Second, what happens next depends on how far-reaching those industry refinements have been. In our view, CLOs have more in common with CDOs than there are differences. The much-maligned pricing models are broadly the same. Similarly, both CDOs and CLOs use historic default data to calibrate their future default assumptions. This ignores the interactive or counter-performative relation between the models and default outcomes: that the application of the models using low historic default rates creates complacency. This can encourage lenders to issue riskier loans, which, when they go wrong, lead to much higher default rates and default correlations than was evident historically. For example, the percentage of leveraged loans classified as ‘cov-lite’ is now around 80% compared with just 30% before the last crisis.
Third, the ‘skin in the game’ adjustments mis-read the problem and have now been watered down in any case. Although collateral managers were required to hold some stake in the structures they managed, some did this voluntarily in the last crisis. In some cases this caused them enormous problems, as in the infamous Abacus CDO. The risk is not that collateral manager and investor interests become mis-aligned, but rather that collateral managers are unable to pick winners in a context where collateral quality declines universally across the asset class.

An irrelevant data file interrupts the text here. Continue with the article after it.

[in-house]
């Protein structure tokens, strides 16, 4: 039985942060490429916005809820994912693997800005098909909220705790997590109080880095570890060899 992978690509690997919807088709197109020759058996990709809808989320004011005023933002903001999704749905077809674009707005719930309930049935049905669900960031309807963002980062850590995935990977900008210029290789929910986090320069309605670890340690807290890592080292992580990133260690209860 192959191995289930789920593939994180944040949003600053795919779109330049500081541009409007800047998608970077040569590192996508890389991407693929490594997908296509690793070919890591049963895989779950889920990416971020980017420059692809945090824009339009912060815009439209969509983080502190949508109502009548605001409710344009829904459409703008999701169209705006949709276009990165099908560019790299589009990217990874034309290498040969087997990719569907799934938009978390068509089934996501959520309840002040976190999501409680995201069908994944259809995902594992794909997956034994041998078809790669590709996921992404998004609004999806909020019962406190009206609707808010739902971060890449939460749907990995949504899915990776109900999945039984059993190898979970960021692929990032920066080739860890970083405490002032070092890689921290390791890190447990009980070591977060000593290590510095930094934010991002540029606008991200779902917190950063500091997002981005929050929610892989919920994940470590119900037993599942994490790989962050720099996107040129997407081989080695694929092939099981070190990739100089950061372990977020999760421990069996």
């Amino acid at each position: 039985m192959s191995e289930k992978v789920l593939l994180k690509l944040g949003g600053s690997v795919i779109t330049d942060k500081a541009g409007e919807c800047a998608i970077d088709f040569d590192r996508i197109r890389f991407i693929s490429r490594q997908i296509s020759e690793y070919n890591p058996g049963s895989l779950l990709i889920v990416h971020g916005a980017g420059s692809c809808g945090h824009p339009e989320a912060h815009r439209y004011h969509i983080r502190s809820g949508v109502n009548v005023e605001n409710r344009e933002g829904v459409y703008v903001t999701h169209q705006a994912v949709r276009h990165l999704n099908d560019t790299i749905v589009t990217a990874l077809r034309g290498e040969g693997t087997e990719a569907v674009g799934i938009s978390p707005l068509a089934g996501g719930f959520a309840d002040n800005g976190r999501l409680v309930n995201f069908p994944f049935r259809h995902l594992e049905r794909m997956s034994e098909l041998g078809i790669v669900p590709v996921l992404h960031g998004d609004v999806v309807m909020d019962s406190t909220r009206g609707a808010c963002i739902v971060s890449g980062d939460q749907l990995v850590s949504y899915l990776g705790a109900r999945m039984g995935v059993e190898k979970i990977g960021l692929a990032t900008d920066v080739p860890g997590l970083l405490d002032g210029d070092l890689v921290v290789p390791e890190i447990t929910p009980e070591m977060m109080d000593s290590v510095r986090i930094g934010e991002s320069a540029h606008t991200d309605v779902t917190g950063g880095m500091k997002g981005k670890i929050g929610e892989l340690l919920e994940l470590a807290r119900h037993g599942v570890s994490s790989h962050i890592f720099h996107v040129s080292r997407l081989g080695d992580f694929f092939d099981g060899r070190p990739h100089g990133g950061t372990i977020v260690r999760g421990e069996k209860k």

Finally, the reforms did not address the fundamental problem: that the temporalities of returns and risks are out of sync when elite employees are paid on a ‘Day One P&L’ basis. This accounting method allows bankers to be paid today for the arrangement of a securitization, even though the income streams that securitization may (or may not) remit many years later. This leaves bankers with the bonuses today and future risks with the CLO security buyers, or even their own banks. This inter-temporal moral hazard explains the willingness of bankers to ignore diminishing collateral quality to a greater or lesser extent.
There are some reasons to believe that CLOs could be even more risky than CDOs. For example, achieving diversification in a portfolio of leveraged loans may be more tricky than in mortgage markets, because of the stronger interconnectedness of companies across industries. Leverage can also be used to pay out dividends to shareholders, which hollows out firm equity buffers.